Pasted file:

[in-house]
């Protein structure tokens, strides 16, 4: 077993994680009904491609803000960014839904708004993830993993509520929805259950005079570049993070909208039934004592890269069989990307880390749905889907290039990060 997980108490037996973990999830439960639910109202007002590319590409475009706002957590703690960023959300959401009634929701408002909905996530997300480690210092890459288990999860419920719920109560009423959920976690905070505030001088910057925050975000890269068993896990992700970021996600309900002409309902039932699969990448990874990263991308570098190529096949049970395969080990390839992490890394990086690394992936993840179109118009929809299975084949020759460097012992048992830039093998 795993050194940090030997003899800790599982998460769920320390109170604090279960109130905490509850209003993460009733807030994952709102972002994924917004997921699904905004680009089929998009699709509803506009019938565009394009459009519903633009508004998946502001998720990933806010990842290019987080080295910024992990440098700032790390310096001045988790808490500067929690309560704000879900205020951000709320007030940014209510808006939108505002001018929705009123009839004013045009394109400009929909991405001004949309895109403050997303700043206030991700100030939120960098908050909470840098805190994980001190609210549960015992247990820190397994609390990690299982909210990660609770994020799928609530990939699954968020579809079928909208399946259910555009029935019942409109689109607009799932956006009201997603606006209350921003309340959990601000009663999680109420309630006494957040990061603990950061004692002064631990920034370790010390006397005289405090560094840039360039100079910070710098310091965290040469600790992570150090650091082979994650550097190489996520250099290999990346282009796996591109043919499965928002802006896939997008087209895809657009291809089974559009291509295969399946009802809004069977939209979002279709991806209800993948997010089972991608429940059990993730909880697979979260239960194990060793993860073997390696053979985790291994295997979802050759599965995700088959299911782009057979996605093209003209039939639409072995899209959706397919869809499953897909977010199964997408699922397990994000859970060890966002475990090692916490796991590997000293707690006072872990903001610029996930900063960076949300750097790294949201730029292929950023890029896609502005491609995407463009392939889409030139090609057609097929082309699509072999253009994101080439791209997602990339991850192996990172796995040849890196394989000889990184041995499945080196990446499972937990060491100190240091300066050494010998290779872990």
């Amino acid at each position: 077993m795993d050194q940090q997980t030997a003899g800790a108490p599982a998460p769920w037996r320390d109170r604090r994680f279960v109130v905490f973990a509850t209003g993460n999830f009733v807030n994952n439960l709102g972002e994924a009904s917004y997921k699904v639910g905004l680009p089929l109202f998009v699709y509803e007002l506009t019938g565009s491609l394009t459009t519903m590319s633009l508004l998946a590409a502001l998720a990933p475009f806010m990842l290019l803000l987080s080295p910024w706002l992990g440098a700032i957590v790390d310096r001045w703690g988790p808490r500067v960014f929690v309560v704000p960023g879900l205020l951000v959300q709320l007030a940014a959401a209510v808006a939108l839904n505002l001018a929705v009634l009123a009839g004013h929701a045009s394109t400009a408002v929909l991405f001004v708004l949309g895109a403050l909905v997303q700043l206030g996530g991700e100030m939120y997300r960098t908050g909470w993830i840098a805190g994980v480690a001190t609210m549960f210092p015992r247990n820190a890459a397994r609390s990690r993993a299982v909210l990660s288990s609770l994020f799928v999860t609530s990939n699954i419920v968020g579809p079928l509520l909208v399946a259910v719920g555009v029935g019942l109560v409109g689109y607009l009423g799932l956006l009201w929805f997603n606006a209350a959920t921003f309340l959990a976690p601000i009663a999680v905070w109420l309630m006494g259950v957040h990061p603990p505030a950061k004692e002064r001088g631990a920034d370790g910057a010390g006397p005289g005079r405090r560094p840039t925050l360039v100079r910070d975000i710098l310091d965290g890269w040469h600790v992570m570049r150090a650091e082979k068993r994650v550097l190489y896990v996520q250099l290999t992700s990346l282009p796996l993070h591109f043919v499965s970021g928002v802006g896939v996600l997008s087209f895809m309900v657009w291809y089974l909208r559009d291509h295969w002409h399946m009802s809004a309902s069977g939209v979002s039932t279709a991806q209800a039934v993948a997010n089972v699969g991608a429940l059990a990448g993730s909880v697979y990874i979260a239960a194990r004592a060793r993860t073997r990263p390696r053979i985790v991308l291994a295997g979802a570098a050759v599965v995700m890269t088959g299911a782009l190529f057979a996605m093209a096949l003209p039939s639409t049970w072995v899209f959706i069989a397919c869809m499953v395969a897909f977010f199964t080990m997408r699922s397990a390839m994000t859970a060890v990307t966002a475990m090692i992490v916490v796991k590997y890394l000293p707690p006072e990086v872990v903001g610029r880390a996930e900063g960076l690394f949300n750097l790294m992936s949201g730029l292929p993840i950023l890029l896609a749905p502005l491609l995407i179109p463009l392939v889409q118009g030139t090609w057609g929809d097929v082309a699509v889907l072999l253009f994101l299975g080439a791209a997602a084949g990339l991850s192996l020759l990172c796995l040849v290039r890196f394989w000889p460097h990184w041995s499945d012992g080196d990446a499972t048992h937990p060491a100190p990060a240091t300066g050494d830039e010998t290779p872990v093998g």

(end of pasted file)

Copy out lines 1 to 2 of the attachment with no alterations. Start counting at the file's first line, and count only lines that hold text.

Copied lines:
[in-house]
């Protein structure tokens, strides 16, 4: 077993994680009904491609803000960014839904708004993830993993509520929805259950005079570049993070909208039934004592890269069989990307880390749905889907290039990060 997980108490037996973990999830439960639910109202007002590319590409475009706002957590703690960023959300959401009634929701408002909905996530997300480690210092890459288990999860419920719920109560009423959920976690905070505030001088910057925050975000890269068993896990992700970021996600309900002409309902039932699969990448990874990263991308570098190529096949049970395969080990390839992490890394990086690394992936993840179109118009929809299975084949020759460097012992048992830039093998 795993050194940090030997003899800790599982998460769920320390109170604090279960109130905490509850209003993460009733807030994952709102972002994924917004997921699904905004680009089929998009699709509803506009019938565009394009459009519903633009508004998946502001998720990933806010990842290019987080080295910024992990440098700032790390310096001045988790808490500067929690309560704000879900205020951000709320007030940014209510808006939108505002001018929705009123009839004013045009394109400009929909991405001004949309895109403050997303700043206030991700100030939120960098908050909470840098805190994980001190609210549960015992247990820190397994609390990690299982909210990660609770994020799928609530990939699954968020579809079928909208399946259910555009029935019942409109689109607009799932956006009201997603606006209350921003309340959990601000009663999680109420309630006494957040990061603990950061004692002064631990920034370790010390006397005289405090560094840039360039100079910070710098310091965290040469600790992570150090650091082979994650550097190489996520250099290999990346282009796996591109043919499965928002802006896939997008087209895809657009291809089974559009291509295969399946009802809004069977939209979002279709991806209800993948997010089972991608429940059990993730909880697979979260239960194990060793993860073997390696053979985790291994295997979802050759599965995700088959299911782009057979996605093209003209039939639409072995899209959706397919869809499953897909977010199964997408699922397990994000859970060890966002475990090692916490796991590997000293707690006072872990903001610029996930900063960076949300750097790294949201730029292929950023890029896609502005491609995407463009392939889409030139090609057609097929082309699509072999253009994101080439791209997602990339991850192996990172796995040849890196394989000889990184041995499945080196990446499972937990060491100190240091300066050494010998290779872990």